see that all who offended thus should be served in the same manner.
For many of the blacks believe that if they are put to death and
not dismembered they shall return to their own country after they are
tells of Capt Messery who on his first voyage called at a village just
after a war (salt-rice palaver) and was able to buy 300 slaves in a few
days. Snelgrave advised Messery to be very careful as he had
gotten so many negroes of one country together. Next day Snelgrave
went to Messery's ship. Seeing Messery go himself on the main deck when
the negroes were at supper and put pepper and palm oil in their rice,
observed to him the imprudence of going near them when at victuals or at
any time, without a good guard of white men with fire arms. Messery
thanked Snelgrave but did not relish his advice saying the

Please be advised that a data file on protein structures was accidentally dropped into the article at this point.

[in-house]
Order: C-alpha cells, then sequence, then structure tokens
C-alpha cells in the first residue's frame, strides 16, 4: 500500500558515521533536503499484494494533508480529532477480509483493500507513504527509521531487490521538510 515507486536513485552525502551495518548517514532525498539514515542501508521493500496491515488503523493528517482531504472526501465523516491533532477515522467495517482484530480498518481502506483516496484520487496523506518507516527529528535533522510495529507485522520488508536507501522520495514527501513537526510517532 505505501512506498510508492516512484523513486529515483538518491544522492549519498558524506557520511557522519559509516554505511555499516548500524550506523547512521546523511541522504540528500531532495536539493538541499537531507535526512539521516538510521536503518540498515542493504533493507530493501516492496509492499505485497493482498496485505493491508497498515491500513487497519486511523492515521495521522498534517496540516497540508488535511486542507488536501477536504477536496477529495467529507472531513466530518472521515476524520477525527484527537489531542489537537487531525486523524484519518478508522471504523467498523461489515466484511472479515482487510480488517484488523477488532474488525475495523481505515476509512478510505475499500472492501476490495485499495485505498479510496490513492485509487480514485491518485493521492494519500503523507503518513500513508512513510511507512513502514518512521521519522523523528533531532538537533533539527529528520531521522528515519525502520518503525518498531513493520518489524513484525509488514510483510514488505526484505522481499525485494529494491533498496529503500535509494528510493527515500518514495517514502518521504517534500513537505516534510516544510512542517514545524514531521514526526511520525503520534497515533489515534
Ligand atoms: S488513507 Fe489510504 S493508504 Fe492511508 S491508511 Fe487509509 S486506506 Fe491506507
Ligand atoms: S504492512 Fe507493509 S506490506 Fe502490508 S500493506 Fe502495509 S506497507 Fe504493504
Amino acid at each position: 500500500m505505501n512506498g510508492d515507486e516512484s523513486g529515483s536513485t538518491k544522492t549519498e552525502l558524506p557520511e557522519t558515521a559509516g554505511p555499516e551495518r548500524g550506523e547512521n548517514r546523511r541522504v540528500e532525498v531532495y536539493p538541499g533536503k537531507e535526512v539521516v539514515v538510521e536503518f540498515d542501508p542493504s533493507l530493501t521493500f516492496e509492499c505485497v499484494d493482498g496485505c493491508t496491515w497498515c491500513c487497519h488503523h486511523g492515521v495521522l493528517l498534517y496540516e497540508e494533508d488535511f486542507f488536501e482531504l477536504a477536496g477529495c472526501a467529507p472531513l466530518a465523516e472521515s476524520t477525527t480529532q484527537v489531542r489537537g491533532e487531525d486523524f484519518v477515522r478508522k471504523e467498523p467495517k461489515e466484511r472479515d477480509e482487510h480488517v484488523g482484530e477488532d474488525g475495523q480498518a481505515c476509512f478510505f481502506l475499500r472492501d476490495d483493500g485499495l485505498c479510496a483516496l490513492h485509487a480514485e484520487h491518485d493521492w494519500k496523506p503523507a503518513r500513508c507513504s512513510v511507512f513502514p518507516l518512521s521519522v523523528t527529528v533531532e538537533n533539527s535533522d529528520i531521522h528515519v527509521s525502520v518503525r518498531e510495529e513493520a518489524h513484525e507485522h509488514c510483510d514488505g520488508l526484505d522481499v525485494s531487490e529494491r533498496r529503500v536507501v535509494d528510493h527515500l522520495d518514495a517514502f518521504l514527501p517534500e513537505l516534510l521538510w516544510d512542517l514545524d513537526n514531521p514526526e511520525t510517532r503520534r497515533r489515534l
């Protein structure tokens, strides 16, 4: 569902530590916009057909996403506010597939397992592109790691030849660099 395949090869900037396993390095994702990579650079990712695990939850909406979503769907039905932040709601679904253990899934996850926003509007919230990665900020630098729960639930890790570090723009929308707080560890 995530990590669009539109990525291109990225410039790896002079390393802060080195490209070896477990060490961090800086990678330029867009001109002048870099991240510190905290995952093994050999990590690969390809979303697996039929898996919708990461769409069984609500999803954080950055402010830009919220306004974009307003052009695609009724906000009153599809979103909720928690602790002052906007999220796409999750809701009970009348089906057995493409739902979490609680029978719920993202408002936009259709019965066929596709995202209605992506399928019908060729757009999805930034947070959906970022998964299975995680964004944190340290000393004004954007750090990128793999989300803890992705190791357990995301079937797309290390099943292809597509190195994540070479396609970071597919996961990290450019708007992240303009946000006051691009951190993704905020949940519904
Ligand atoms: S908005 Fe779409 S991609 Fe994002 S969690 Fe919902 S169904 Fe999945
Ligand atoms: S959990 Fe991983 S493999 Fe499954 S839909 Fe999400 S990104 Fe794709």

Master's Eye makes the House Fat.
En route to Jamaica being at the
forecastle amongst the men negroes when they were at victuals, they laid
hold of him and beat out his brains with little tubs out of which they
eat their boiled rice. This mutiny having been plotted by
all the negroes on board they ran to fore part of the ship in a body and
endeavoured to face the barricado on the quarter deck not regarding the
muskets or half pieces presented at them by the white men through the
loop holes. So that at last the chief mate was obliged to order one of
the quarter deck guns laden with partridge shot to be fired among them
whereby nearly 80 of them were killed or drowned, many jumped overboard
when the gun went off. This indeed put an end to the mutiny but
after it most of the rest through sullenness starved themselves to
death and after the ship arrived at Jamaica they attempted twice to
mutiny before the sale begun.